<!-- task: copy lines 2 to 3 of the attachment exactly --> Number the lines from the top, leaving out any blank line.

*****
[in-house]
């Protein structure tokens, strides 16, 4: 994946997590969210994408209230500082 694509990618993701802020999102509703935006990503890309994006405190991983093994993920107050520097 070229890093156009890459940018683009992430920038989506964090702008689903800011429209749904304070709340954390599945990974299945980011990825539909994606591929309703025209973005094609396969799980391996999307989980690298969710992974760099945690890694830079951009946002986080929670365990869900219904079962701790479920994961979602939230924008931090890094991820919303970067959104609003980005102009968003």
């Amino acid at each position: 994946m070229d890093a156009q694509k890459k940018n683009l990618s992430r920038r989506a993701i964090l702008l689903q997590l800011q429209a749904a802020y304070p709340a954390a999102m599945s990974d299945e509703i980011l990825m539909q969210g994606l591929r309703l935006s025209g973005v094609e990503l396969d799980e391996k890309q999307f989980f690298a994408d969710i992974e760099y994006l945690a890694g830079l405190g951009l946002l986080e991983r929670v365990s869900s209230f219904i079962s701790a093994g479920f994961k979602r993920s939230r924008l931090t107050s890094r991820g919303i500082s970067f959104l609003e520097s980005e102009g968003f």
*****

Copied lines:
């Protein structure tokens, strides 16, 4: 994946997590969210994408209230500082 694509990618993701802020999102509703935006990503890309994006405190991983093994993920107050520097 070229890093156009890459940018683009992430920038989506964090702008689903800011429209749904304070709340954390599945990974299945980011990825539909994606591929309703025209973005094609396969799980391996999307989980690298969710992974760099945690890694830079951009946002986080929670365990869900219904079962701790479920994961979602939230924008931090890094991820919303970067959104609003980005102009968003």
């Amino acid at each position: 994946m070229d890093a156009q694509k890459k940018n683009l990618s992430r920038r989506a993701i964090l702008l689903q997590l800011q429209a749904a802020y304070p709340a954390a999102m599945s990974d299945e509703i980011l990825m539909q969210g994606l591929r309703l935006s025209g973005v094609e990503l396969d799980e391996k890309q999307f989980f690298a994408d969710i992974e760099y994006l945690a890694g830079l405190g951009l946002l986080e991983r929670v365990s869900s209230f219904i079962s701790a093994g479920f994961k979602r993920s939230r924008l931090t107050s890094r991820g919303i500082s970067f959104l609003e520097s980005e102009g968003f």